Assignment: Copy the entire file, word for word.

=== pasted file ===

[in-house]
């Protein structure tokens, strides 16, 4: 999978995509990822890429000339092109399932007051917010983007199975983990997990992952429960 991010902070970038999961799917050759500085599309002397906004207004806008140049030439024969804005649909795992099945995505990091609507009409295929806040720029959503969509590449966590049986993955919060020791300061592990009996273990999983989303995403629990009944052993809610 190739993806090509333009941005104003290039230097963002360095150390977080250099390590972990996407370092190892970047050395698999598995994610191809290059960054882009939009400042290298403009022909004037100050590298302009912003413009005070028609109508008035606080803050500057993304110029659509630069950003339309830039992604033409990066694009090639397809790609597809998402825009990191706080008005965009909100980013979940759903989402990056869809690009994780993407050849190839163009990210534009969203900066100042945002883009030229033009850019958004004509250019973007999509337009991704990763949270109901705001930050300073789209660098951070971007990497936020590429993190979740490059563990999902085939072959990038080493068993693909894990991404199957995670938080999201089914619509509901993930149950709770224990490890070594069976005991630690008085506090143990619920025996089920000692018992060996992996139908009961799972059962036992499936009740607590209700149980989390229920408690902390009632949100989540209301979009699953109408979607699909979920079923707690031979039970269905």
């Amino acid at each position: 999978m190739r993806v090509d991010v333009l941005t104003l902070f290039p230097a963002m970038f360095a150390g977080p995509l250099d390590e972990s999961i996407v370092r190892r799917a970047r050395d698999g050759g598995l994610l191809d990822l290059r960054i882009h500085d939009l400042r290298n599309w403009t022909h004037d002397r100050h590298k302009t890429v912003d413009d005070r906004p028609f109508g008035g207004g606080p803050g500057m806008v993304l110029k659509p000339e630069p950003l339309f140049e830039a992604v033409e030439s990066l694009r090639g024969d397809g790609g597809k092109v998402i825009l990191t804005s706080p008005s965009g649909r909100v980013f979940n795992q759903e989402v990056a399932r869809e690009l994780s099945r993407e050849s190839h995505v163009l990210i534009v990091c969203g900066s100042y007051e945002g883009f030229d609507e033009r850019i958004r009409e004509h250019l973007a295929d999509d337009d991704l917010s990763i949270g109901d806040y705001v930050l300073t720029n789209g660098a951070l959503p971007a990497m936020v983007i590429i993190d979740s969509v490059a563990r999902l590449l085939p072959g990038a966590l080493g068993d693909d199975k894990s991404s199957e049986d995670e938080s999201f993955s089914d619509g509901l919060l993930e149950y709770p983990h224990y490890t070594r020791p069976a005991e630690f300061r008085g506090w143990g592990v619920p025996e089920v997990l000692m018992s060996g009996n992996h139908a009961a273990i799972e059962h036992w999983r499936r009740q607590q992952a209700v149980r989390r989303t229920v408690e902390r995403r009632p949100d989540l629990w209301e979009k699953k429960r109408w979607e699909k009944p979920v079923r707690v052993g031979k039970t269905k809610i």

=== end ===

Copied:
[in-house]
């Protein structure tokens, strides 16, 4: 999978995509990822890429000339092109399932007051917010983007199975983990997990992952429960 991010902070970038999961799917050759500085599309002397906004207004806008140049030439024969804005649909795992099945995505990091609507009409295929806040720029959503969509590449966590049986993955919060020791300061592990009996273990999983989303995403629990009944052993809610 190739993806090509333009941005104003290039230097963002360095150390977080250099390590972990996407370092190892970047050395698999598995994610191809290059960054882009939009400042290298403009022909004037100050590298302009912003413009005070028609109508008035606080803050500057993304110029659509630069950003339309830039992604033409990066694009090639397809790609597809998402825009990191706080008005965009909100980013979940759903989402990056869809690009994780993407050849190839163009990210534009969203900066100042945002883009030229033009850019958004004509250019973007999509337009991704990763949270109901705001930050300073789209660098951070971007990497936020590429993190979740490059563990999902085939072959990038080493068993693909894990991404199957995670938080999201089914619509509901993930149950709770224990490890070594069976005991630690008085506090143990619920025996089920000692018992060996992996139908009961799972059962036992499936009740607590209700149980989390229920408690902390009632949100989540209301979009699953109408979607699909979920079923707690031979039970269905």
């Amino acid at each position: 999978m190739r993806v090509d991010v333009l941005t104003l902070f290039p230097a963002m970038f360095a150390g977080p995509l250099d390590e972990s999961i996407v370092r190892r799917a970047r050395d698999g050759g598995l994610l191809d990822l290059r960054i882009h500085d939009l400042r290298n599309w403009t022909h004037d002397r100050h590298k302009t890429v912003d413009d005070r906004p028609f109508g008035g207004g606080p803050g500057m806008v993304l110029k659509p000339e630069p950003l339309f140049e830039a992604v033409e030439s990066l694009r090639g024969d397809g790609g597809k092109v998402i825009l990191t804005s706080p008005s965009g649909r909100v980013f979940n795992q759903e989402v990056a399932r869809e690009l994780s099945r993407e050849s190839h995505v163009l990210i534009v990091c969203g900066s100042y007051e945002g883009f030229d609507e033009r850019i958004r009409e004509h250019l973007a295929d999509d337009d991704l917010s990763i949270g109901d806040y705001v930050l300073t720029n789209g660098a951070l959503p971007a990497m936020v983007i590429i993190d979740s969509v490059a563990r999902l590449l085939p072959g990038a966590l080493g068993d693909d199975k894990s991404s199957e049986d995670e938080s999201f993955s089914d619509g509901l919060l993930e149950y709770p983990h224990y490890t070594r020791p069976a005991e630690f300061r008085g506090w143990g592990v619920p025996e089920v997990l000692m018992s060996g009996n992996h139908a009961a273990i799972e059962h036992w999983r499936r009740q607590q992952a209700v149980r989390r989303t229920v408690e902390r995403r009632p949100d989540l629990w209301e979009k699953k429960r109408w979607e699909k009944p979920v079923r707690v052993g031979k039970t269905k809610i």